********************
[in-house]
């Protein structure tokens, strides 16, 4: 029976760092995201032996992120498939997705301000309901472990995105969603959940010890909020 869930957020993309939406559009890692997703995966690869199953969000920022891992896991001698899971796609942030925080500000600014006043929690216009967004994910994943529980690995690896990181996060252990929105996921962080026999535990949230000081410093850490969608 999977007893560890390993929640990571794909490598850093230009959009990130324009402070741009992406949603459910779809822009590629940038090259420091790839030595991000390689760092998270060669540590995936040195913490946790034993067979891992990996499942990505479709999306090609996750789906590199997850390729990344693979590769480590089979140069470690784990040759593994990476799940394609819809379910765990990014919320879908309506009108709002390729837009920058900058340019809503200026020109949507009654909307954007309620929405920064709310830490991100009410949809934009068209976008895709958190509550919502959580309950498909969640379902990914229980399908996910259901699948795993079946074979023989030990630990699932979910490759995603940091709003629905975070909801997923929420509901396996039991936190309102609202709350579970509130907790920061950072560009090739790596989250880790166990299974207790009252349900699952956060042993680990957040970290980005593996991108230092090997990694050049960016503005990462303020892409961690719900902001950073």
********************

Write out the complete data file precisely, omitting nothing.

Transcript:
[in-house]
């Protein structure tokens, strides 16, 4: 029976760092995201032996992120498939997705301000309901472990995105969603959940010890909020 869930957020993309939406559009890692997703995966690869199953969000920022891992896991001698899971796609942030925080500000600014006043929690216009967004994910994943529980690995690896990181996060252990929105996921962080026999535990949230000081410093850490969608 999977007893560890390993929640990571794909490598850093230009959009990130324009402070741009992406949603459910779809822009590629940038090259420091790839030595991000390689760092998270060669540590995936040195913490946790034993067979891992990996499942990505479709999306090609996750789906590199997850390729990344693979590769480590089979140069470690784990040759593994990476799940394609819809379910765990990014919320879908309506009108709002390729837009920058900058340019809503200026020109949507009654909307954007309620929405920064709310830490991100009410949809934009068209976008895709958190509550919502959580309950498909969640379902990914229980399908996910259901699948795993079946074979023989030990630990699932979910490759995603940091709003629905975070909801997923929420509901396996039991936190309102609202709350579970509130907790920061950072560009090739790596989250880790166990299974207790009252349900699952956060042993680990957040970290980005593996991108230092090997990694050049960016503005990462303020892409961690719900902001950073």